You hear it all the time…. moving scams where the customer ends up being forced to pay a higher price than agreed. How do you avoid this?
The truth is, while some of the companies our there are intentionally scamming customers, some of these increased prices are totally legitimate. It can become very difficult to distinguish between the two situations.
The first thing you can do to protect yourself as a consumer is to understand the documents you are signing and what impact they will have on your move and your pricing. Here is a list of common documents and what they mean to you, the consumer:
- Estimate – there are two types of Estimates – binding and non-binding. a) Any estimate you receive over the phone should be a non-binding estimate meaning that it is just an estimate of price based on the information provided. A thorough Sales Representative will walk you through getting all the information needed to get this estimate to be as accurate as possible. The most important of these factors is an inventory list for a long-distance move. We’ll talk more about that later but the important thing is to remember that every item you forget to list could result in a cost increase. Other factors are sometime indeterminable over the phone such as long-carry (carrying items over 75ft. to delivery, for example), stair or elevator fees (these things result in your move taking longer which results in a cost increase for your mover), etc. It is important to discuss all possibilities with your mover. b) A binding estimate is typically provided only when an estimator comes to your home, office, or storage facility and assesses the cost of your move in person. In this case, your final cost should not increase unless this price does not include accessorial fees (like long carry and stair fees addressed previously) or you add items to the load.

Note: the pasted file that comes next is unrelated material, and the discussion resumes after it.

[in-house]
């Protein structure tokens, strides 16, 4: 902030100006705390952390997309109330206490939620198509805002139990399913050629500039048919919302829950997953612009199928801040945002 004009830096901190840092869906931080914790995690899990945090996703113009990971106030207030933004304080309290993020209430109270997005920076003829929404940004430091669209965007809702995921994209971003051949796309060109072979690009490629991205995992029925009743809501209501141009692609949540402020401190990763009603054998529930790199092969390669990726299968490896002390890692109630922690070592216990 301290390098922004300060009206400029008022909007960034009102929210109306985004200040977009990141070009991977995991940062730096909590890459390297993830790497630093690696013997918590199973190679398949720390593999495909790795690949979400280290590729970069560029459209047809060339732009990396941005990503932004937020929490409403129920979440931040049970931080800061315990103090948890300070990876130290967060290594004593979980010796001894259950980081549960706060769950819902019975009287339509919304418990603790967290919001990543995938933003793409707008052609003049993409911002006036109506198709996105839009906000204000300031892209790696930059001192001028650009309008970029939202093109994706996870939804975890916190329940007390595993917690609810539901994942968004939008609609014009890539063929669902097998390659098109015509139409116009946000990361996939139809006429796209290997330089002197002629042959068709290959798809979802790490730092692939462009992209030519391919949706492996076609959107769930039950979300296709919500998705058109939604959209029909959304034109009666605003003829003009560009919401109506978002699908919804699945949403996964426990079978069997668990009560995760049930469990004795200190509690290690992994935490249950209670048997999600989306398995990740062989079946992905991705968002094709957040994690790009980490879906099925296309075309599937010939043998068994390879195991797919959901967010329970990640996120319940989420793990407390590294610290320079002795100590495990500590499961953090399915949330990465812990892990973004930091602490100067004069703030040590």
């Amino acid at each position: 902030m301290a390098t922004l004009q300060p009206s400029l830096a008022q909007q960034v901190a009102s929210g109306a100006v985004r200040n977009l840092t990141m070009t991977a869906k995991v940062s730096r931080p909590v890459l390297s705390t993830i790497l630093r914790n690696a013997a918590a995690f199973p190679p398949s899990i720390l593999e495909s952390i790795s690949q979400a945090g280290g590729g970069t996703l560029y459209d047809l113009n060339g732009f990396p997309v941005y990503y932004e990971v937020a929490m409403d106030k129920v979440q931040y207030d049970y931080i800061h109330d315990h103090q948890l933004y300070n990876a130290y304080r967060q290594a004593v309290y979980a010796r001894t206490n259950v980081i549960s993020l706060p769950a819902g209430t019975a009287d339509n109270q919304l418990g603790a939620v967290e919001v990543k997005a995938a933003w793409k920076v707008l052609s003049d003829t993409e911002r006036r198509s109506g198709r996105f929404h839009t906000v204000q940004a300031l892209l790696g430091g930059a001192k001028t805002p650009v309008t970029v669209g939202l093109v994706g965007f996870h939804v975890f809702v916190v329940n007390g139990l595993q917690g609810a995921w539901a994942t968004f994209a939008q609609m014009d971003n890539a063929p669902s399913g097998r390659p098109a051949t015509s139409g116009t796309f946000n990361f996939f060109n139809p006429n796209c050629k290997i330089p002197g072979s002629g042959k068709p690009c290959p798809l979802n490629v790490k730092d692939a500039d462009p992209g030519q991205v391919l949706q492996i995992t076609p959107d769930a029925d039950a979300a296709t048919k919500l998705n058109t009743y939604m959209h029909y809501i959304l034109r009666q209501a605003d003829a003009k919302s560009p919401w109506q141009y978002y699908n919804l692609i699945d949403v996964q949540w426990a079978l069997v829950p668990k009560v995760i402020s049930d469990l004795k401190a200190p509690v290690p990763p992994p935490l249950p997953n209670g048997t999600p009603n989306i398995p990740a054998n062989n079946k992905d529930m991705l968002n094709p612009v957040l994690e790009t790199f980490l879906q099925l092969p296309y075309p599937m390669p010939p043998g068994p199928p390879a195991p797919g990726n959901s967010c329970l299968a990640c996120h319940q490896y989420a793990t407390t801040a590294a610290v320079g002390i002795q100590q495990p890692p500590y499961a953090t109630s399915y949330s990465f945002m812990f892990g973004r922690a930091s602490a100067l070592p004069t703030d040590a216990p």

- Binding Estimate of Cost – this is the document that should include your final price. This should be negotiated prior to your belongings being loaded. This document is signed when the movers arrive. There is no reason for this price to be any different from the price on the Estimate unless there are extra items or accessorial fees. The US DOT predicates that the final price paid must not exceed 10% over this cost.
The second thing you can do to protect yourself from cost increases is to ensure that you are honest, accurate and thorough in providing the details surrounding your pickup and dropoff locations and the inventory of items. Customers often forget those items in closets, garages, storage sheds, and leaning against the back of the house or under the stairs, that really can add up to quite and increase in capacity. That swingset out in the backyard is not what comes to mind when you think of an inventory of items in your home but it can result an additional 75 cubic feet. At $4.00/cubic foot, that’s an increase of $300 for one forgotten item!